Listed Building

The only legal part of the listing is the address/name of site. Addresses and building names may have changed since the date of listing – see ‘About Listed Buildings’ below for more information.

NEWHAILES HOUSE, STABLESLB10916

Status: Designated

Documents

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Summary

Category
A
Date Added
22/01/1971
Local Authority
East Lothian
Planning Authority
East Lothian
Parish
Inveresk
NGR
NT 32555 72417
Coordinates
332555, 672417

Description

After designs by John Craig, circa 1792. 2-storey

quadrangular Classical stable court, incorporating mid

18th century fabric in NW range. Grey sandstone ashlar

facades to SE and NE ranges, base, band and string

course at impost level, moulded cornice and blocking

course; squared and coursed sandstone to courtyard

elevations; variegated sandstone rubble with droved

ashlar dressings to remaining work of circa 1792, some

harl-pointing; ashlar dressings to mid 18th century

fabric.

SE RANGE: main range 9-bay, with lower 2-storey,

3 bays closing range to outer left; polished ashlar,

coupled Roman Doric columns to pedimented entrance bay

at centre, with frieze, and segmental arch to pend.

3 bays flanking each side with tall windows at ground and

smaller windows above (7 of which are blinded); Doric

pilasters flanking outer bays with window at ground and

entablature and blank tablet above. Round-arched,

recessed panels to outer left bays, with blinded

windows, and small windows above. Courtyard facades with

fanlit doors and windows.

NE RANGE: 6-bay. 2 blind segmentally arched panels at

centre, flanked by Doric pilasters and pedimented;

flanking bays with tall windows at ground and smaller

above, some blinded. Fanlit doors and segmentally arched

carriage doors to courtyard elevation.

SW RANGE: 2 piend-roofed buildings, linked at centre,

with segmental carriage doors to right; further doors

and windows at ground and hayloft openings above.

NW RANGE: former 2-storey 18th century farmhouse to N,

with 3 closely grouped bays to courtyard elevation, and

adjoined to N by contemporary extension; further 18th

century buildings completing range to W, with lower

pitched roof, and lean-to rubble outbuilding. End

elevations of SW and NE ranges projecting at outer ends.

Small-pane glazing patterns to sash and case windows.

Grey slates; coped stacks; ashlar coped skews to NW

range.

Statement of Special Interest

Apparently John Craig's designs for Drumpellier stables,

Glasgow (demolished) were borrowed by Miss Dalrymple

from Andrew Stirling, to be adapted for those at

Newhailes.

References

Bibliography

H M Colvin BIOGRAPHICAL DICTIONARY OF BRITISH

ARCHITECTS (1978).

About Listed Buildings

Historic Environment Scotland is responsible for designating sites and places at the national level. These designations are Scheduled monuments, Listed buildings, Inventory of gardens and designed landscapes and Inventory of historic battlefields.

We make recommendations to the Scottish Government about historic marine protected areas, and the Scottish Ministers decide whether to designate.

Listing is the process that identifies, designates and provides statutory protection for buildings of special architectural or historic interest as set out in the Planning (Listed Buildings and Conservation Areas) (Scotland) Act 1997.

We list buildings which are found to be of special architectural or historic interest using the selection guidance published in Designation Policy and Selection Guidance (2019)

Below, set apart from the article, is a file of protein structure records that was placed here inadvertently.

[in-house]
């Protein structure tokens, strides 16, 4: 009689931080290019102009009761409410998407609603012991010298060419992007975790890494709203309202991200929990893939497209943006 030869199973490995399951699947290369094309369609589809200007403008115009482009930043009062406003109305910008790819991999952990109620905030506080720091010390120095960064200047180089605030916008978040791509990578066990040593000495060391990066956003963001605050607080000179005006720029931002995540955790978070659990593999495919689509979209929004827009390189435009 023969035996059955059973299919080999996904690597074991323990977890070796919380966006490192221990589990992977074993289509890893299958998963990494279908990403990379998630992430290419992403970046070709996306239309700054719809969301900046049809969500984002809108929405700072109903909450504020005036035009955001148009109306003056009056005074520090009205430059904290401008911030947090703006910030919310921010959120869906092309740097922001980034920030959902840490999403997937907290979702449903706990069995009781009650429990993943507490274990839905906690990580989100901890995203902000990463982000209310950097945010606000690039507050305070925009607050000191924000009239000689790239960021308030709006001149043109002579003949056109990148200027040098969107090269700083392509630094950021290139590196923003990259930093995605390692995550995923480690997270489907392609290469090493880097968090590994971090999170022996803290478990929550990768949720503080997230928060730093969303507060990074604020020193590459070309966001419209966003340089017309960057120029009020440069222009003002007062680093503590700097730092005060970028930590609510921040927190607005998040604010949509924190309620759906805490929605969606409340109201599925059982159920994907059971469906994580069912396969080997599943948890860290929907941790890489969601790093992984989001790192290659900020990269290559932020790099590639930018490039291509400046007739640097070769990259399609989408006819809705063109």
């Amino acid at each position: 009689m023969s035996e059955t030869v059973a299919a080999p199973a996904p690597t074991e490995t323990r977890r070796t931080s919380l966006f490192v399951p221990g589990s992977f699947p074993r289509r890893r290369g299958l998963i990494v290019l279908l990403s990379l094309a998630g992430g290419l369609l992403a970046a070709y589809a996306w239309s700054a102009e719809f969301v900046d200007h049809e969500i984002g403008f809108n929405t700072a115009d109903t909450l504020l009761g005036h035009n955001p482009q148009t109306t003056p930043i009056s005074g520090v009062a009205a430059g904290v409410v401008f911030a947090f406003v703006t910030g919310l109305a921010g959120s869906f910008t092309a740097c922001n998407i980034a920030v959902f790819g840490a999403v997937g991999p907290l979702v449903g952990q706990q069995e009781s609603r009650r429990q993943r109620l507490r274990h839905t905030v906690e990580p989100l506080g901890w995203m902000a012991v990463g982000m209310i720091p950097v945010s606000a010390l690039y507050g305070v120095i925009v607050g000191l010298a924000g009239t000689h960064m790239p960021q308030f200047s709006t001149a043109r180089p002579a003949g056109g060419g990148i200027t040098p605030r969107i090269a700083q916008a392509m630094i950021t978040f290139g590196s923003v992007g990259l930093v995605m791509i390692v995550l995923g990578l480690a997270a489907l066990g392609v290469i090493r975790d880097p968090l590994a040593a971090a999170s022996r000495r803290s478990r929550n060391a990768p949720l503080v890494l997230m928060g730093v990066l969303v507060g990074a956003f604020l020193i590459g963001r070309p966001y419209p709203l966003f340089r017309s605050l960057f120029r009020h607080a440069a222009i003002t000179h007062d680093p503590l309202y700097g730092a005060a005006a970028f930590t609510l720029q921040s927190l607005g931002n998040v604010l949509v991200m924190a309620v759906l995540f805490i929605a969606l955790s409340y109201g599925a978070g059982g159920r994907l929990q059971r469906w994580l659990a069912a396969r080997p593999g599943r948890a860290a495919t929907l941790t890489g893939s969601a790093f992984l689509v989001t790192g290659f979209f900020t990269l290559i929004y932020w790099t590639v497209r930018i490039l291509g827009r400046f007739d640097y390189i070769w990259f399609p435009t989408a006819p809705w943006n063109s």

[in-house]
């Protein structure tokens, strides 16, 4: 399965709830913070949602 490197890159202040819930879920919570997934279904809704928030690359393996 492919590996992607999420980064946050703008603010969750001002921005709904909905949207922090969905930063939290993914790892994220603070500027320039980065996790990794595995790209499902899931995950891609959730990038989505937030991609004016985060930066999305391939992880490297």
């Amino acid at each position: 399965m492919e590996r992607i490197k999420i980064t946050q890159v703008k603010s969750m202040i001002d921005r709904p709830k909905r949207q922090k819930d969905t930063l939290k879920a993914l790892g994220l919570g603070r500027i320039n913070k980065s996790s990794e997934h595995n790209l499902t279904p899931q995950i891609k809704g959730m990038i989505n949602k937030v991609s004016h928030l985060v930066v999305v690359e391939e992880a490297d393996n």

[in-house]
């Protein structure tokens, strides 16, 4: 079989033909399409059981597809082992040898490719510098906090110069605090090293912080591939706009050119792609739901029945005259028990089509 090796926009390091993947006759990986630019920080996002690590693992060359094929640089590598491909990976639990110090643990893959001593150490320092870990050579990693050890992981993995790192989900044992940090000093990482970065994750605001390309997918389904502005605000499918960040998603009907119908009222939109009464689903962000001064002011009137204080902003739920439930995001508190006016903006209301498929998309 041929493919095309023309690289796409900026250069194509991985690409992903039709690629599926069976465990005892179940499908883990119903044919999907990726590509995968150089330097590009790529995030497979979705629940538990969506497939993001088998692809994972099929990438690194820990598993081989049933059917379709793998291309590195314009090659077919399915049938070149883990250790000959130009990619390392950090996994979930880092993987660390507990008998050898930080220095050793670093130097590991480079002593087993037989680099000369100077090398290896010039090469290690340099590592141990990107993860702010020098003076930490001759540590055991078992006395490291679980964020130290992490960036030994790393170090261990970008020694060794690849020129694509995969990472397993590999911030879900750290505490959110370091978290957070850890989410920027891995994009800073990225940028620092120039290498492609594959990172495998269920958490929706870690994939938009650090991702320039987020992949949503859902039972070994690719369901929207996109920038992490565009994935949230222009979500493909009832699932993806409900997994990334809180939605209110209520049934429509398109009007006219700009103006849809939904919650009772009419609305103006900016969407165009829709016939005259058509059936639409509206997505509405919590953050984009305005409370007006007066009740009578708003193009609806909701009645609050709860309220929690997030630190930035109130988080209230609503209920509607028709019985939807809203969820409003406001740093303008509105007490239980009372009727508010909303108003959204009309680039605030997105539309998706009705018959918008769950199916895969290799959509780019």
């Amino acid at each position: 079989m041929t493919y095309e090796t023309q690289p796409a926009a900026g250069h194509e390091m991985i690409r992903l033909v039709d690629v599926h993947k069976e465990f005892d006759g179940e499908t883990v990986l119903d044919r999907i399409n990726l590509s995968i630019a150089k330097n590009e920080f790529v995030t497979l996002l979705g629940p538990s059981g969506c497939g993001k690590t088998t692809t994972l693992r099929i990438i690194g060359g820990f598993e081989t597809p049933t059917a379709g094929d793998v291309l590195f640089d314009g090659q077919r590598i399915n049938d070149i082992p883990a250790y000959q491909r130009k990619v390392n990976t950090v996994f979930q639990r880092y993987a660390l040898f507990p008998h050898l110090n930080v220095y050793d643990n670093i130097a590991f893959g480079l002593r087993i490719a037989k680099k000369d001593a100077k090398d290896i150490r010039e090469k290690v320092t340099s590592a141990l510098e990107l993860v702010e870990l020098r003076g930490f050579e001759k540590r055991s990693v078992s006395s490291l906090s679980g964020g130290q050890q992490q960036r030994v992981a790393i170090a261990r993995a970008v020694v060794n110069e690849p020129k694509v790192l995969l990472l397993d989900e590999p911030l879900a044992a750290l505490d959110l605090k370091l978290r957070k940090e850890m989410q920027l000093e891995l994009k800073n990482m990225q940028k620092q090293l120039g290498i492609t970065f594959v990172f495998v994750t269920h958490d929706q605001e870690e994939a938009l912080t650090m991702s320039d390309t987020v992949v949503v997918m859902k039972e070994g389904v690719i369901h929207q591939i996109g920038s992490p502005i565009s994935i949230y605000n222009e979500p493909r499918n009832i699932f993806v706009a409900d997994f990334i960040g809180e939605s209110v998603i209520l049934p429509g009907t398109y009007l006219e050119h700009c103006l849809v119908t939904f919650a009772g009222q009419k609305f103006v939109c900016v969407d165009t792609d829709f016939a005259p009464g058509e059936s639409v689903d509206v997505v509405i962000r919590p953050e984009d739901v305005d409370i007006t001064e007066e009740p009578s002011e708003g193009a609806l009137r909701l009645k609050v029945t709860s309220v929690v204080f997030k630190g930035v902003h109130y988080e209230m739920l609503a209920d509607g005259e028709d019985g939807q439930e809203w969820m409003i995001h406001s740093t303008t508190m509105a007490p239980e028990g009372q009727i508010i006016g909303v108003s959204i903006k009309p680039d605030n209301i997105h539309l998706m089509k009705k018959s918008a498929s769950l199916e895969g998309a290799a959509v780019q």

Listed building records provide an indication of the special architectural or historic interest of the listed building which has been identified by its statutory address. The description and additional information provided are supplementary and have no legal weight.

These records are not definitive historical accounts or a complete description of the building(s). If part of a building is not described it does not mean it is not listed. The format of the listed building record has changed over time. Earlier records may be brief and some information will not have been recorded.

The legal part of the listing is the address/name of site which is known as the statutory address. Addresses and building names may have changed since the date of listing. Even if a number or name is missing from a listing address it will still be listed. Listing covers both the exterior and the interior and any object or structure fixed to the building. Listing also applies to buildings or structures not physically attached but which are part of the curtilage (or land) of the listed building as long as they were erected before 1 July 1948.

While Historic Environment Scotland is responsible for designating listed buildings, the planning authority is responsible for determining what is covered by the listing, including what is listed through curtilage. However, for listed buildings designated or for listings amended from 1 October 2015, legal exclusions to the listing may apply.

If part of a building is not listed, it will say that it is excluded in the statutory address and in the statement of special interest in the listed building record. The statement will use the word 'excluding' and quote the relevant section of the 1997 Act. Some earlier listed building records may use the word 'excluding', but if the Act is not quoted, the record has not been revised to reflect subsequent legislation.

Listed building consent is required for changes to a listed building which affect its character as a building of special architectural or historic interest. The relevant planning authority is the point of contact for applications for listed building consent.

Find out more about listing and our other designations at www.historicenvironment.scot/advice-and-support. You can contact us on 0131 668 8914 or at designations@hes.scot.

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